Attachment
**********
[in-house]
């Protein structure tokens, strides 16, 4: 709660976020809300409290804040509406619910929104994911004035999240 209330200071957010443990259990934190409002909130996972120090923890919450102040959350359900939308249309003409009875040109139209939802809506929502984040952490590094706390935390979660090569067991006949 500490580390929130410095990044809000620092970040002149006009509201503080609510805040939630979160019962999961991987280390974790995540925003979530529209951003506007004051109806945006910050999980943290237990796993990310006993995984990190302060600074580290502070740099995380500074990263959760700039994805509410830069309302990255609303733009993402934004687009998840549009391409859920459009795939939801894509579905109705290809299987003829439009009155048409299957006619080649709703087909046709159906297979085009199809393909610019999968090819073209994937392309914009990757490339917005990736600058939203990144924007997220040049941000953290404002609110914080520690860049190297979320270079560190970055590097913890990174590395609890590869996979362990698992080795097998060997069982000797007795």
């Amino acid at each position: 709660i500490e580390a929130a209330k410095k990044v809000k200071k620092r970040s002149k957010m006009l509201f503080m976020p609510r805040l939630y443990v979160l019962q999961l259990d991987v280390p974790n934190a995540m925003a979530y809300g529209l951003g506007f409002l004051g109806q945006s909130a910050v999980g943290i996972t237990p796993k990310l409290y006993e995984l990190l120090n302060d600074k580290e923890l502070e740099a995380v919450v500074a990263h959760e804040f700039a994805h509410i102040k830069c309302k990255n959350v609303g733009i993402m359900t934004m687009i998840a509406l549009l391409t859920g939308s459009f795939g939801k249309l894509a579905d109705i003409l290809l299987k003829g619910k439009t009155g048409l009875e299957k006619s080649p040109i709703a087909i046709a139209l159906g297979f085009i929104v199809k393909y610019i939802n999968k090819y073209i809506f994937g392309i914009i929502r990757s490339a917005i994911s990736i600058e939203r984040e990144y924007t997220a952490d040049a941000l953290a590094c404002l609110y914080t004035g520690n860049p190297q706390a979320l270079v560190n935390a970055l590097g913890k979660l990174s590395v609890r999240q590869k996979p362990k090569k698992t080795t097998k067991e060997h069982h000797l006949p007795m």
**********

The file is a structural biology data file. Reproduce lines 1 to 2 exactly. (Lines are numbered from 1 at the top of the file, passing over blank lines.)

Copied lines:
[in-house]
């Protein structure tokens, strides 16, 4: 709660976020809300409290804040509406619910929104994911004035999240 209330200071957010443990259990934190409002909130996972120090923890919450102040959350359900939308249309003409009875040109139209939802809506929502984040952490590094706390935390979660090569067991006949 500490580390929130410095990044809000620092970040002149006009509201503080609510805040939630979160019962999961991987280390974790995540925003979530529209951003506007004051109806945006910050999980943290237990796993990310006993995984990190302060600074580290502070740099995380500074990263959760700039994805509410830069309302990255609303733009993402934004687009998840549009391409859920459009795939939801894509579905109705290809299987003829439009009155048409299957006619080649709703087909046709159906297979085009199809393909610019999968090819073209994937392309914009990757490339917005990736600058939203990144924007997220040049941000953290404002609110914080520690860049190297979320270079560190970055590097913890990174590395609890590869996979362990698992080795097998060997069982000797007795």